So, you’ve got a creative business and you’re looking to sell your products to shops. That’s great, but is your pricing giving you and your prospective retailer enough profit?
Let’s be honest, the whole point of running a business – small or large – is to make a profit, and we shouldn’t be embarrassed about that. That means that whether you’re looking to sell wholesale or on commission to gift shops, there needs to be enough of a margin to make it worthwhile for both.
Wholesale vs Commission
There are two ways to sell your products to other businesses; wholesale and commission.
Wholesale is the most straightforward whereby you set the trade pricing for your products, sell in bulk quantity and be paid up front. Once the shop has purchased your products, they own them, just as if you sold them directly to a customer.
Commission is a little different. No money exchanges hands up front – your products are stocked in the shop, and you will be paid an agreed amount on each sale. You retain ownership of your products, and you should have an agreement in place with the shop over payment frequency, damages and so on.
So, you like the idea of being paid up front and you think wholesale would work best for you. Right, so how do you set your pricing?
Put simply, there is no hard and fast rule; some products will allow for a higher margin than others. However, the typical retail markup is between 2.4 and 2.5. Depending on the product, some shops may accept a little less, but usually no less than double. Remember, with wholesale the shop is purchasing your products outright, so it’s on them to sell it.
Give me an Example
Sound like a lot? Consider this – a shop purchases a notebook at £4.16, so with a 2.4 markup, the RRP price of this would be £10.00. If the shop is VAT registered – as many are – a portion of this goes straight to HMRC, so the shops profit is as follows:
If you are a business who is VAT registered, the calculations are a little different, but we won’t worry about that now as this is just to give you an idea.
This profit has to also cover all the overheads that the shop has on a daily basis such as rent, business rates, utilities, staff wages and so on, so this isn’t unreasonable from the shop’s perspective.
Minimum Order Totals & Quantities
One way to make this work better for you is to set either minimum quantities on the purchase of individual products (e.g. it’s typical to buy greetings cards in packs of 6 per design) or a minimum order value to make sure the shop is buying enough to make it worth your time and ensure that you make enough profit on the order as a whole.
It’s no secret, shops hate paying delivery! It eats into their profit, so it can be easy to tempt them with free delivery. But this also eats into your profit, so you need to make sure it works for you. One way of doing this is to have a free delivery threshold – this will usually be much higher than your minimum order value, but means that the shop is spending enough to be worth you covering the delivery costs.
Local? Save yourself the cost of postage and hand-deliver it – it also gives you a great opportunity to meet the shop owners and staff in person and build what will hopefully be a lasting (and profitable!) relationship.
Commission is a great way to sell your products in shops with little risk to you or the shop owner. It also works particularly well for products such as art or high-value items which you may look to sell in places like galleries.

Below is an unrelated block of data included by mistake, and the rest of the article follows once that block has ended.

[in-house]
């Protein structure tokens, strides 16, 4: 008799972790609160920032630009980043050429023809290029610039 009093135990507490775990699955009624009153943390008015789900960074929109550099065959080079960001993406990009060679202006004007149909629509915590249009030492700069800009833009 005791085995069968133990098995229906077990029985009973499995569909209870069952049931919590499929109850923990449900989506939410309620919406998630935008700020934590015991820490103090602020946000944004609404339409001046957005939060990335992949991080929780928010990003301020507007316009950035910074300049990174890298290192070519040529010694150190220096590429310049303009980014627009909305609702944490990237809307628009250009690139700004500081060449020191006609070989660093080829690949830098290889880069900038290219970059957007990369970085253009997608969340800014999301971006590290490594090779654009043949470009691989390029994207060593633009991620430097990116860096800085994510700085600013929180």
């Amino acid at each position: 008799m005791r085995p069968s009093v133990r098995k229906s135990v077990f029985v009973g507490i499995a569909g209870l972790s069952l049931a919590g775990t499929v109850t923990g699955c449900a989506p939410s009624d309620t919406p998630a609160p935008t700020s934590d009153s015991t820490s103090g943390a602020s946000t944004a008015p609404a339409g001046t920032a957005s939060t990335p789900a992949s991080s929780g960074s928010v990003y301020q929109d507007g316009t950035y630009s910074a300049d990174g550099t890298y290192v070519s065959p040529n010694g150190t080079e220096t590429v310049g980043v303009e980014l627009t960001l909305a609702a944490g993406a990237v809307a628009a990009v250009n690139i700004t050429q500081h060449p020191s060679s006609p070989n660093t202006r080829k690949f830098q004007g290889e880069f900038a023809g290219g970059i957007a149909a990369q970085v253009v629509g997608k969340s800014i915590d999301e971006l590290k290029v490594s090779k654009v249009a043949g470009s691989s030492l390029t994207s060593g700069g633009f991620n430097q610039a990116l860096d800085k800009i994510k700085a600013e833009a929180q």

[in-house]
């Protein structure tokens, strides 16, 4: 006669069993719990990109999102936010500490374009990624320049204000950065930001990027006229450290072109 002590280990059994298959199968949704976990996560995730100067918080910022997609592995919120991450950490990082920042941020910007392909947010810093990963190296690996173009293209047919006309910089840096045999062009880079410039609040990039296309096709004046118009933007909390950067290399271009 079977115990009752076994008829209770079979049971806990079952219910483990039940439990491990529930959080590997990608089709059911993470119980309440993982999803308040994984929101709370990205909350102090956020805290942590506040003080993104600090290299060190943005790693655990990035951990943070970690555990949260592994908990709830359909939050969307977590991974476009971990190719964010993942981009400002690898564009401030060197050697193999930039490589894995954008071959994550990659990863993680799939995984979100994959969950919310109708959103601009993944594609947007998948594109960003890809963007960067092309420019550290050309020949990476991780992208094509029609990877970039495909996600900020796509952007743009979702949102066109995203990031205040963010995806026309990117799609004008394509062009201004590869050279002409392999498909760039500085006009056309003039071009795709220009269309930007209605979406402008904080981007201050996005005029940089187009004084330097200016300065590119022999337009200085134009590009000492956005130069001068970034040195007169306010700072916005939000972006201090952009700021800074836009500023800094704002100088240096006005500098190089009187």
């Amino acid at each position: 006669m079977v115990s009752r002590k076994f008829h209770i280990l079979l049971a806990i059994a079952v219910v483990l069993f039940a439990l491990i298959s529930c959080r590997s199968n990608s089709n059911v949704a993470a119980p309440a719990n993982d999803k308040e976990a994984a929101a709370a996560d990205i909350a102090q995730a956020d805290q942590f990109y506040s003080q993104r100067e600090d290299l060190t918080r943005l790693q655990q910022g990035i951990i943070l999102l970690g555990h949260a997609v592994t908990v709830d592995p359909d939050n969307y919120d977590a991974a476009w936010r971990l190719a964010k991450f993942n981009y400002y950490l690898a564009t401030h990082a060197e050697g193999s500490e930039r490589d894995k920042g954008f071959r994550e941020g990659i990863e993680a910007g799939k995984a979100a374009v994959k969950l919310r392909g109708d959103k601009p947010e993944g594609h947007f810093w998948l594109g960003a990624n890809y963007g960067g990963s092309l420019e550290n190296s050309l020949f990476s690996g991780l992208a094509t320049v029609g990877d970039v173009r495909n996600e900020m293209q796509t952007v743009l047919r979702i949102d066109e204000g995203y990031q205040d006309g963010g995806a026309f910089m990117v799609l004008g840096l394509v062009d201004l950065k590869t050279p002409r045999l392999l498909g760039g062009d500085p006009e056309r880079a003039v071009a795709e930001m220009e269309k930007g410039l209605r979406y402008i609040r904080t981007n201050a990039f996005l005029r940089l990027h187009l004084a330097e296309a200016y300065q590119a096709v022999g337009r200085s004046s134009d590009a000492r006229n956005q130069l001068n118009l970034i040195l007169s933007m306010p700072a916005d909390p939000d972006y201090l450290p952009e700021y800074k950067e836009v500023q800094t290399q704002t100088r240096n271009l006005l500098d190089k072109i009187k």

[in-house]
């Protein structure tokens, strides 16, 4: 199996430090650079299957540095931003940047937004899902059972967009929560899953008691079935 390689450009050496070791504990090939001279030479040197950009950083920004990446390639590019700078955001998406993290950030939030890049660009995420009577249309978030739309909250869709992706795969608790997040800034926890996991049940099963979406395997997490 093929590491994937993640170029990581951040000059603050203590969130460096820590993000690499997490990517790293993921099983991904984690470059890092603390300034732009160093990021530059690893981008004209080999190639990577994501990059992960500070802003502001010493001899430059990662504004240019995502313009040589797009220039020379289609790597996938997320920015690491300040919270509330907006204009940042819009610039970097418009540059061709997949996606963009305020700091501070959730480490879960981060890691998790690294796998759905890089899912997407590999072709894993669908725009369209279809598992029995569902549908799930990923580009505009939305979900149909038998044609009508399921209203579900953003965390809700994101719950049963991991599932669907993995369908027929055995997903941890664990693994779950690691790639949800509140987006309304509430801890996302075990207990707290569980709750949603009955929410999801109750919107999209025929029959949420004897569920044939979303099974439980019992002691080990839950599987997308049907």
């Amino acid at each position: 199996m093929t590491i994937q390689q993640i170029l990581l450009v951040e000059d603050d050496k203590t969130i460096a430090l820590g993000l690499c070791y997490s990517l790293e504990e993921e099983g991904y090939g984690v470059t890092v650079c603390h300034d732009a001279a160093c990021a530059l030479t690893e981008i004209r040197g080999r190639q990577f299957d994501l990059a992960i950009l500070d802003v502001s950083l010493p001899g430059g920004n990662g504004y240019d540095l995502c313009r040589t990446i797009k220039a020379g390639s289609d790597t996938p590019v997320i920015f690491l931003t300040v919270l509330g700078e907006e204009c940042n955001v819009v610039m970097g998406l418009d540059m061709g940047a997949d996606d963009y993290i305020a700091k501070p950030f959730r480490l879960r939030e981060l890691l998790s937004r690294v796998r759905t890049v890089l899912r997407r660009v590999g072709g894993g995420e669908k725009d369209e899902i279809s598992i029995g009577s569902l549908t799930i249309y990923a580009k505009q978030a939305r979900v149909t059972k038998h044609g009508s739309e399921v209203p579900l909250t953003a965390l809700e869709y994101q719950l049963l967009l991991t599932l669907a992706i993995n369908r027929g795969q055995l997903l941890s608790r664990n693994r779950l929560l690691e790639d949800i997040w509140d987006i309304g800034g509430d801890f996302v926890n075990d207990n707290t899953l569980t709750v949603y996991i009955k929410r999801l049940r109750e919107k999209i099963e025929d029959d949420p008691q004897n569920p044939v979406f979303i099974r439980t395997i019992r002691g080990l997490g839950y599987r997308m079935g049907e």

Shops will usually set a commission rate, and will expect you to maintain the stock of your products in their shop. They’ll then pay you at an agreed interval such as weekly or monthly. You still own your products, but you can expect the shop to take good care of them.
Commission will vary from shop to shop and again will depend on the type of product. However, it’s not unusual to be looking at a commission rate of 30-50% (so you will receive between 50% and 70% of the sale price).
That Sounds a Lot!
Let’s look at another example. You’re stocking your product with a shop that’s VAT registered, and they want a 40% commission rate, and you’re selling a necklace with a retail price of £20.00.
Again, the shop makes a modest profit which is reasonable, as it needs to be making enough to cover the overheads listed above.
As selling commission is an ongoing process, make sure you agree everything up front with the shop before taking in any items.
As well as agreeing the commission rate and frequency of payment, your agreement should also include who’s responsible for any damages or theft (this should be the shop), how long your products will be sold for and if there’s a notice period should you no longer wish to be stocked in the shop/the shop no longer wishes to stock your products.
Can I sell my products at a higher price in retail shops?
Technically, there’s nothing stopping you suggesting a higher retail price. However, most shoppers these days are pretty savvy, and they’ll look you up if they like your products.
If they find out that the shop is considerably more expensive than buying directly from you, it reflects badly on the shop, the customer is unlikely to purchase from them, and the knock-on effect is that the shop is unlikely to come back to you for another order.
Firstly, decide which route works best for you. Make sure that whatever pricing structure you use, you’re making enough money – it may be that you simply can’t offer the expected wholesale prices, but you might be able to do commission or offer wholesale on just a selection of your product range.
Seek out shops that you believe suit your products and ethos, introduce yourself and your products, and don’t be offended if they are looking for a higher cut – they’re just trying to make a living too!7